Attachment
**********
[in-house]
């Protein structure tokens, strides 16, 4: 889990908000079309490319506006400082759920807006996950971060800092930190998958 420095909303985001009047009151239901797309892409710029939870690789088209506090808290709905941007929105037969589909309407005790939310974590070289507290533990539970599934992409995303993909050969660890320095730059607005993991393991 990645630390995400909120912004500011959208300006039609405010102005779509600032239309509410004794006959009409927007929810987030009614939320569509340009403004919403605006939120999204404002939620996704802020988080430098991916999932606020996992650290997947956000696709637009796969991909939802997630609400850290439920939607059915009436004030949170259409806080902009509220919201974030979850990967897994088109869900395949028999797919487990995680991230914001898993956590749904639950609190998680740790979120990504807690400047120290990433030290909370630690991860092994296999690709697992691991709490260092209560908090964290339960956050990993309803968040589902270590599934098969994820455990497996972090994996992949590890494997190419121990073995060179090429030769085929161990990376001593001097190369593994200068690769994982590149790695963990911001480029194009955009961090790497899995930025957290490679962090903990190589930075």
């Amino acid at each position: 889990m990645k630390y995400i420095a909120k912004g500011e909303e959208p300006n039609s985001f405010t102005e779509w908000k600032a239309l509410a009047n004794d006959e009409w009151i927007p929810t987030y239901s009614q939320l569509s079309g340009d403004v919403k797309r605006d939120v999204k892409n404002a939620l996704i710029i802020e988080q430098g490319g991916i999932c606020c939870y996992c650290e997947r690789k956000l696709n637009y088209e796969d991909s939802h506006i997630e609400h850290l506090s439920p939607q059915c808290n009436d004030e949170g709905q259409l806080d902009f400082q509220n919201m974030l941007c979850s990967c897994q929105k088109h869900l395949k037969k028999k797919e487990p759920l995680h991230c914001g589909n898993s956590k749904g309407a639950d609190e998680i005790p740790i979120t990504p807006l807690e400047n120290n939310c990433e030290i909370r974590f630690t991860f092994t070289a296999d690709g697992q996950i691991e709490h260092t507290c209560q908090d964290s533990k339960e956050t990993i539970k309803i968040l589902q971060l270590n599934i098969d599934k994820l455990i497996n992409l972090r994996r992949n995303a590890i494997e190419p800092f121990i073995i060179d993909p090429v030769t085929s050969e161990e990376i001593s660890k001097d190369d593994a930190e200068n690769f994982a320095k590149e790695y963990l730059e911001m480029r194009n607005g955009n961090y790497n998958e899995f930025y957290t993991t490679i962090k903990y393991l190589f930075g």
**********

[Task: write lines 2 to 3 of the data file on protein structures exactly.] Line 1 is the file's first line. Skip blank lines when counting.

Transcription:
């Protein structure tokens, strides 16, 4: 889990908000079309490319506006400082759920807006996950971060800092930190998958 420095909303985001009047009151239901797309892409710029939870690789088209506090808290709905941007929105037969589909309407005790939310974590070289507290533990539970599934992409995303993909050969660890320095730059607005993991393991 990645630390995400909120912004500011959208300006039609405010102005779509600032239309509410004794006959009409927007929810987030009614939320569509340009403004919403605006939120999204404002939620996704802020988080430098991916999932606020996992650290997947956000696709637009796969991909939802997630609400850290439920939607059915009436004030949170259409806080902009509220919201974030979850990967897994088109869900395949028999797919487990995680991230914001898993956590749904639950609190998680740790979120990504807690400047120290990433030290909370630690991860092994296999690709697992691991709490260092209560908090964290339960956050990993309803968040589902270590599934098969994820455990497996972090994996992949590890494997190419121990073995060179090429030769085929161990990376001593001097190369593994200068690769994982590149790695963990911001480029194009955009961090790497899995930025957290490679962090903990190589930075």
């Amino acid at each position: 889990m990645k630390y995400i420095a909120k912004g500011e909303e959208p300006n039609s985001f405010t102005e779509w908000k600032a239309l509410a009047n004794d006959e009409w009151i927007p929810t987030y239901s009614q939320l569509s079309g340009d403004v919403k797309r605006d939120v999204k892409n404002a939620l996704i710029i802020e988080q430098g490319g991916i999932c606020c939870y996992c650290e997947r690789k956000l696709n637009y088209e796969d991909s939802h506006i997630e609400h850290l506090s439920p939607q059915c808290n009436d004030e949170g709905q259409l806080d902009f400082q509220n919201m974030l941007c979850s990967c897994q929105k088109h869900l395949k037969k028999k797919e487990p759920l995680h991230c914001g589909n898993s956590k749904g309407a639950d609190e998680i005790p740790i979120t990504p807006l807690e400047n120290n939310c990433e030290i909370r974590f630690t991860f092994t070289a296999d690709g697992q996950i691991e709490h260092t507290c209560q908090d964290s533990k339960e956050t990993i539970k309803i968040l589902q971060l270590n599934i098969d599934k994820l455990i497996n992409l972090r994996r992949n995303a590890i494997e190419p800092f121990i073995i060179d993909p090429v030769t085929s050969e161990e990376i001593s660890k001097d190369d593994a930190e200068n690769f994982a320095k590149e790695y963990l730059e911001m480029r194009n607005g955009n961090y790497n998958e899995f930025y957290t993991t490679i962090k903990y393991l190589f930075g």